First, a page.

Materialist Attempts to Deal with the Soul

Materialist Attempts to Deal with the Soul December 22, 2014

A materialist grapples with the fact that persons are more than the matter that comprises their bodies. She recognizes that a person is more than a collection of memories and veers close to discussion of the soul, but then peels off before the plane hits the deck of supernaturalism:

One day not too long ago, a friend came to me with a problem. His wife of many years had begun to change. Once mousy, she was now poised and assertive. Her career had been important to her, now her interests had turned inward, domestic. And while the changes were not so dramatic that they fundamentally altered the woman he had fallen in love with, he was apprehensive about the possibility.

The danger of befriending psychologists is they will use you as their test subjects: I inquired what kind of change would render her unrecognisable. My friend responded without hesitation: ‘If she stopped being kind. I would leave her immediately.’ He considered the question a few moments more. ‘And I don’t mean, if she’s in a bad mood or going through a rough time. I’m saying if she turned into a permanent bitch with no explanation. Her soul would be different.’

This encounter is instructive for a few reasons (not least of which is the intriguing term ‘permanent bitch’) but let’s start with my friend’s invocation of the soul. He is not religious and, I suspect, does not endorse the existence of a ghost in the machine. But souls are a useful construct, one we can make sense of in fiction and fantasy, and as a shorthand for describing everyday experience. The soul is an indestructible wisp of ether, present from birth and surviving our bodies after death. And each soul is one of a kind and unreplicable: it bestows upon us our unique identity. Souls are, in short, a placeholder notion for the self.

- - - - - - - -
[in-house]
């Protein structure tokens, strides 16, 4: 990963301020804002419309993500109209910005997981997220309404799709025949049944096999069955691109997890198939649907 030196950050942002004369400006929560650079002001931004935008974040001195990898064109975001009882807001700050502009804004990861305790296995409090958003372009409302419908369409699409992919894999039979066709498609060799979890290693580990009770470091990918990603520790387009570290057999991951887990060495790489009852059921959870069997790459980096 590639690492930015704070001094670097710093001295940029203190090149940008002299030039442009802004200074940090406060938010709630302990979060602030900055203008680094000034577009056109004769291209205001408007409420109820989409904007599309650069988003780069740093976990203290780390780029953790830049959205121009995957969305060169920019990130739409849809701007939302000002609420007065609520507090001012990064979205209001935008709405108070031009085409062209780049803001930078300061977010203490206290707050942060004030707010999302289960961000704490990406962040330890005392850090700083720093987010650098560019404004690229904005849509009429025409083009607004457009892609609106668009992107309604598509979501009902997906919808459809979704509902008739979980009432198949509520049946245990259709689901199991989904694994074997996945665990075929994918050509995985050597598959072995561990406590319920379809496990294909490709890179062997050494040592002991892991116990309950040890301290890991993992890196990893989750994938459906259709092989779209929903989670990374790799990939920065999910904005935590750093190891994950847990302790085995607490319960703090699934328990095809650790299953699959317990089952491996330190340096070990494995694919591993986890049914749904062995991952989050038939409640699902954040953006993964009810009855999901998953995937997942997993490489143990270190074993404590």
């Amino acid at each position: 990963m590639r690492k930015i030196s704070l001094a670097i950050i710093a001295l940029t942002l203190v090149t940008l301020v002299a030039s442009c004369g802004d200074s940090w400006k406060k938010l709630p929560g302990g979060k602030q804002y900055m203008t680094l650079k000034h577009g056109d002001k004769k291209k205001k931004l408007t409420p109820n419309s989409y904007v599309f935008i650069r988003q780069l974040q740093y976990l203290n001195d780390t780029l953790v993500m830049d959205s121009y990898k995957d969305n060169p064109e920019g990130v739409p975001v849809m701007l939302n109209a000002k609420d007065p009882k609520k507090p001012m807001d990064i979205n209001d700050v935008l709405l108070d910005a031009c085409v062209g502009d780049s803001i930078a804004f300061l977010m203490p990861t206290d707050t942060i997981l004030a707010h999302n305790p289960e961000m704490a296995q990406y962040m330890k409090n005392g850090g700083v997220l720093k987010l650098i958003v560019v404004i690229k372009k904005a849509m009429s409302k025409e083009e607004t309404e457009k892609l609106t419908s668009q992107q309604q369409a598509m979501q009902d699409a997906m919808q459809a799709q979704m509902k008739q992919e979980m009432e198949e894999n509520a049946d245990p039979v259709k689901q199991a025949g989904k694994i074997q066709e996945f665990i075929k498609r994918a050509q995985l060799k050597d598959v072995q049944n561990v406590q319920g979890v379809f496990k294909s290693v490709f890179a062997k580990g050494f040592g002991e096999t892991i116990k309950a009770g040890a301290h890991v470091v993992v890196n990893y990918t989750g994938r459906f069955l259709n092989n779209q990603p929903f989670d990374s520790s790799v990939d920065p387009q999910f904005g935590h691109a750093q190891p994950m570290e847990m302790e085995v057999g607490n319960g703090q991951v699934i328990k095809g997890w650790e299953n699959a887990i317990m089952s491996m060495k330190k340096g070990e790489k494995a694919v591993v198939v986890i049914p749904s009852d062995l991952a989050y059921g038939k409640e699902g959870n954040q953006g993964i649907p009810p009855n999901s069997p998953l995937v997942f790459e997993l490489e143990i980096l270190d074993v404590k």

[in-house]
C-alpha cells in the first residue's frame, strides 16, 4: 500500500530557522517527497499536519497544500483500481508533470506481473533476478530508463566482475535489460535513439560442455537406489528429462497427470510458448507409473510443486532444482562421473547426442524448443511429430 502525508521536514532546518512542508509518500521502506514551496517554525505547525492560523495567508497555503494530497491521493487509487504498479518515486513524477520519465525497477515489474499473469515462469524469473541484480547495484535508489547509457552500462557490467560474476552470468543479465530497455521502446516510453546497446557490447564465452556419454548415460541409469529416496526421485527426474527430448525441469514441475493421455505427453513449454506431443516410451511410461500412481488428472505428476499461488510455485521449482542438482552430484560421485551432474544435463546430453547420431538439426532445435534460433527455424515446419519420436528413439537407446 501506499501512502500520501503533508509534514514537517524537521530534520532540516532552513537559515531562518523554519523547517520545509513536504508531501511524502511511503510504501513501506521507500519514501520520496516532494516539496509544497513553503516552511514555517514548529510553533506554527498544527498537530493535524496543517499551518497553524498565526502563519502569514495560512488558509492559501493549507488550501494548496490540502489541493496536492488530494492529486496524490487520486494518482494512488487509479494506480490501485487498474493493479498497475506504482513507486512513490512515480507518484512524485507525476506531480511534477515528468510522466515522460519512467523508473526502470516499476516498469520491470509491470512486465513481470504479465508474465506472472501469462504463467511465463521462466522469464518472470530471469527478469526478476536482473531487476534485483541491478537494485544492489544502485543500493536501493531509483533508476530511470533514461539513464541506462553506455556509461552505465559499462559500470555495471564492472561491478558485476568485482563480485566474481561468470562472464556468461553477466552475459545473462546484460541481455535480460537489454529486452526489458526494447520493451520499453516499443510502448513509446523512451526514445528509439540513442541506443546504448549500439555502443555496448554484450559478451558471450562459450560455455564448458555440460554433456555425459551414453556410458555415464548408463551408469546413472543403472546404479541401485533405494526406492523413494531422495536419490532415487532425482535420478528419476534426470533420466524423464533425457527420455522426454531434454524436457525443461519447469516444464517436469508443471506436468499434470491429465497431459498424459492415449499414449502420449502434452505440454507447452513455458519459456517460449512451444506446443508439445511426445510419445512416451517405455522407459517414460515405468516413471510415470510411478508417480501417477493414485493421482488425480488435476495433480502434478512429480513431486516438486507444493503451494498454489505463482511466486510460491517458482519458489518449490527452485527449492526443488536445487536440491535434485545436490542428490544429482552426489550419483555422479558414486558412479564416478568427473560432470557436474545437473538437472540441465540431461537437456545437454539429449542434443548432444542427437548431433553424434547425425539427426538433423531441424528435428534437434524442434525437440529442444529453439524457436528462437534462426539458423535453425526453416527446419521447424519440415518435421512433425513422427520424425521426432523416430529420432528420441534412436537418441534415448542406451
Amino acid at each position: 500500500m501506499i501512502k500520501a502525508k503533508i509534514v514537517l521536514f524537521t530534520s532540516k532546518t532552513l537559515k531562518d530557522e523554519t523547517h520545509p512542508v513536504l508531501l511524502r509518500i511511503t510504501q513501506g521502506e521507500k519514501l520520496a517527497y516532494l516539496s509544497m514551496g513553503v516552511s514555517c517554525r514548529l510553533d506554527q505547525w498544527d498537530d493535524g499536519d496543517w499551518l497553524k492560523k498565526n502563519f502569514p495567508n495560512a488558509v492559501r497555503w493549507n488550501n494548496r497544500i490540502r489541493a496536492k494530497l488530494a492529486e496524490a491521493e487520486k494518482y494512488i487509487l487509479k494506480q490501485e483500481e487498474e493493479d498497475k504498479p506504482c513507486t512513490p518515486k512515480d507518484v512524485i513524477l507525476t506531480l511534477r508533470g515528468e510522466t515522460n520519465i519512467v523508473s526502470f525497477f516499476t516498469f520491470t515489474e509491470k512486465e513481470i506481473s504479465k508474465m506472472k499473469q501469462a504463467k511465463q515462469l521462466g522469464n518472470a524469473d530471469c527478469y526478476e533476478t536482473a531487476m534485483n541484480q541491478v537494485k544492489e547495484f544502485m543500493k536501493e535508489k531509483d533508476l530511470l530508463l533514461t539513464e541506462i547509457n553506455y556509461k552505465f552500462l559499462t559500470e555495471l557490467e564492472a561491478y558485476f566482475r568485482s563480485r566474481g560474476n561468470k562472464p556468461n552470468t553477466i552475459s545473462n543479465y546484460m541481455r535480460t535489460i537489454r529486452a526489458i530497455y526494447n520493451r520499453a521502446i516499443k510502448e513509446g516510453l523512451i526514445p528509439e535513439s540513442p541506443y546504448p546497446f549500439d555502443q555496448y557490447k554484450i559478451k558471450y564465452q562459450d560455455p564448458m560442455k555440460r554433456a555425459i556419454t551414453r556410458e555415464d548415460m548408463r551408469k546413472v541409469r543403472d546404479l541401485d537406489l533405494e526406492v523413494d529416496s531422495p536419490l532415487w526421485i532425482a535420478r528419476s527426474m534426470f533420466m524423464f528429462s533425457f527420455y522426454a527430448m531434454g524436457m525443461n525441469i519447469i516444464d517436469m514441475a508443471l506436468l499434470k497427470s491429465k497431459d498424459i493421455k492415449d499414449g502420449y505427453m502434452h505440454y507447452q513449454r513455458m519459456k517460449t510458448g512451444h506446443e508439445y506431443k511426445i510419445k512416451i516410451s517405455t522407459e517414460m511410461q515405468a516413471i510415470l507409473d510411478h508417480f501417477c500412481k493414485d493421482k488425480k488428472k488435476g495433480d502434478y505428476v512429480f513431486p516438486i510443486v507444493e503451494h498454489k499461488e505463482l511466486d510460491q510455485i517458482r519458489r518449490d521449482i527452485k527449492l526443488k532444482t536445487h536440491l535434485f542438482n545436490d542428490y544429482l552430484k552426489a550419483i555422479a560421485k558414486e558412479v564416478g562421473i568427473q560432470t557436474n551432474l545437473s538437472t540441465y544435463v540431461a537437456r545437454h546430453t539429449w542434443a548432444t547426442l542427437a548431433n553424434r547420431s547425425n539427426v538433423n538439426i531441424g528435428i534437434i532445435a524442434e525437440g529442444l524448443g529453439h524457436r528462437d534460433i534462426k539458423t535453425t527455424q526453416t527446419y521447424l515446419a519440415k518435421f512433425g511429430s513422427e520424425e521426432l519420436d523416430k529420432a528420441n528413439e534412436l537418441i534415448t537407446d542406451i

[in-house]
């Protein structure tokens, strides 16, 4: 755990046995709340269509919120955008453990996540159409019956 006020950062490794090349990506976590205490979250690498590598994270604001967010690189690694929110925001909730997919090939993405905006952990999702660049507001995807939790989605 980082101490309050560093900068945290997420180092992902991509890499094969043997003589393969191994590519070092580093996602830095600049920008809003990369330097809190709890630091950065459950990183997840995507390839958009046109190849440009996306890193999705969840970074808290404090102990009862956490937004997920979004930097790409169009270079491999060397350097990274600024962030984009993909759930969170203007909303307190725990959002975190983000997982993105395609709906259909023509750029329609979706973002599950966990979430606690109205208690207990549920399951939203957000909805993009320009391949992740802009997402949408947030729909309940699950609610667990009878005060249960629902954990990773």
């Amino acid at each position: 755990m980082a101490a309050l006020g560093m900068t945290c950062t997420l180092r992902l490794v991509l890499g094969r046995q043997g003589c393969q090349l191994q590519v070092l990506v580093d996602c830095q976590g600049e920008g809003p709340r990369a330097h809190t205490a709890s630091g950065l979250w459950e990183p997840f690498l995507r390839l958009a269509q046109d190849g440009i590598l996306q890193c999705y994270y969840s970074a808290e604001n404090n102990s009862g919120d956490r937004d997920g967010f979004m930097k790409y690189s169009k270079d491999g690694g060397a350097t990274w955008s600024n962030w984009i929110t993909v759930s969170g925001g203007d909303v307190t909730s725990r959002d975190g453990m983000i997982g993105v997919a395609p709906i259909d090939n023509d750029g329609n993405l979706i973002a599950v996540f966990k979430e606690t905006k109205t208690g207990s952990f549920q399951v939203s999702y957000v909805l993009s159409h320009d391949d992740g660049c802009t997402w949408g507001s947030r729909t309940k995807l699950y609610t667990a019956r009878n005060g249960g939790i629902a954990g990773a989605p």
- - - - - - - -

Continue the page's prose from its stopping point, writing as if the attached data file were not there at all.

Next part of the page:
The pity here is that Catholic theology also does not endorse the idea of the ghost in the machine. That’s Cartesianism, not Catholic theology. Where’s Mike Flynn when you need him?

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  • capaxdei

    What are they teaching in psychologist school these days?

    • Dan Berger

      Certainly not pre-Cartesian philosophy.

  • MarylandBill

    In fairness to the original author, many Christians seem to be mixed up on this idea as well.

  • JM1001

    The pity here is that Catholic theology also does not endorse the idea of the ghost in the machine.

    Forgive me if this question betrays a deep pit of ignorance on my part, but I’m asking in all honesty.

    If what you say above is true, then what does the Church mean when it says that a soul is specially created and then “infused” in a human body at some point early their development? That sounds a great deal like a “ghost in a machine” to me, or at least some variation of it.

    • Mariana Baca

      Ghost in the machine implies that a person is “just” a soul, and the body is simply a machine they control. Infants are not “infused” with a soul early in development — there is no preexisting soul to be added to the infant machiine. Souls are the “anima”, or animating principle — that which distinguishes something that is alive from something that is dead (different living things have different types of souls). It is the form of the living human being — it is there from the first moment the human being is alive, otherwise they would not be alive, and are created at that moment.

      We are bodies and souls, not souls with bodies. What happens to our bodies affects our souls (until death, when they are separated) and vice versa.

      • Mariana Baca

        If you want a more in depth explanation, since I’m sure I’m mangling it, maybe Mike Flynn is helpful after all: (multipart series, still incomplete)

        • JM1001

          I’ve been following Mike’s posts as well. Thanks.

        • Ye Olde Statistician